Credit ratings are considered one of many indicators of the financial strength of an institution, by indicating the probability of the counterparty being able to honour their obligations.
They are assigned by independent organisations known as credit rating agencies, such as Standard and Poor’s, Moody’s and Fitch.
Credit ratings are merely opinions of an institution’s overall financial capacity to meet its financial commitments – they do not apply to any specific financial obligation – and they are not a guarantee of financial strength, or a recommendation to purchase, sell, or hold a financial obligation.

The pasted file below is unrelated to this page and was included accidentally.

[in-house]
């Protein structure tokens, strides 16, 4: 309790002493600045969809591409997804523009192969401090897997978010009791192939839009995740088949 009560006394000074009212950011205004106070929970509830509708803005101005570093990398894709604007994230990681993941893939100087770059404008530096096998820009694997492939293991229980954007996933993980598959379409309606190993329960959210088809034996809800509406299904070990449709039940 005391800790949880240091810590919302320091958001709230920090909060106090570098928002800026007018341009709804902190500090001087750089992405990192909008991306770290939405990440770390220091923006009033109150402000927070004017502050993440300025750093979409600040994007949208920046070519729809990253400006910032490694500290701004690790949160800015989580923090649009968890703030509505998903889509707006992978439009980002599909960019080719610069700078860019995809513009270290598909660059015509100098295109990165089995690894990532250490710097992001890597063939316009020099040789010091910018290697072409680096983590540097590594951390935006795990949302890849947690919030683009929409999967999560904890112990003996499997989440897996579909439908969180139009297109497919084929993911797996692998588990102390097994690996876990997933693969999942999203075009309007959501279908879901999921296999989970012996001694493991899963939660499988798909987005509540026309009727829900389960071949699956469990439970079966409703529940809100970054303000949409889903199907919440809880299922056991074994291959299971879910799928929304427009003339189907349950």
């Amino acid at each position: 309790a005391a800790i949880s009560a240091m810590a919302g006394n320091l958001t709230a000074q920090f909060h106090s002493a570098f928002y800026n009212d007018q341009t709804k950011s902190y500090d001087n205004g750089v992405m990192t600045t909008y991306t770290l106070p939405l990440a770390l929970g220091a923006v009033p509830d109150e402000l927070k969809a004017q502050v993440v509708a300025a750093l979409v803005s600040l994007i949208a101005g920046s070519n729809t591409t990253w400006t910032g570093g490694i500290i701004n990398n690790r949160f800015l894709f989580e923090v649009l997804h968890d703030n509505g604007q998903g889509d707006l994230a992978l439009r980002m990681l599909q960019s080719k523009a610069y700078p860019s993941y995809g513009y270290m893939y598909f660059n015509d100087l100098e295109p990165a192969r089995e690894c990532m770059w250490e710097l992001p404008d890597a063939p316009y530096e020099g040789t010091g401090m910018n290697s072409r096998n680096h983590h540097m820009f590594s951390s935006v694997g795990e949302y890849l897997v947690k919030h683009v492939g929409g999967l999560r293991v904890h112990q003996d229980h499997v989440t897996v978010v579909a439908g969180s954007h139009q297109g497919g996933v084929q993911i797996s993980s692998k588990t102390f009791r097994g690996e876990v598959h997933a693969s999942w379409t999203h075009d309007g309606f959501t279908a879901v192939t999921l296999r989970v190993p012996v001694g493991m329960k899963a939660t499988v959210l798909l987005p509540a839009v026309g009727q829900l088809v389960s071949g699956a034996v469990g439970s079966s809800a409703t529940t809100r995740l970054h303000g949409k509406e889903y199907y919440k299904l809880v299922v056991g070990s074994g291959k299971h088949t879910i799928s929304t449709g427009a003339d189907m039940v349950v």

Credit rating agencies assign credit ratings based on their views of the ‘worst possibilities’ in the ‘visible future’ for the institution. They do not base their opinion on the past record or present status of the institution.
Ratings are normally in the form of letter designations. For further information on the definitions of the ratings assigned by each agency please refer to their websites below: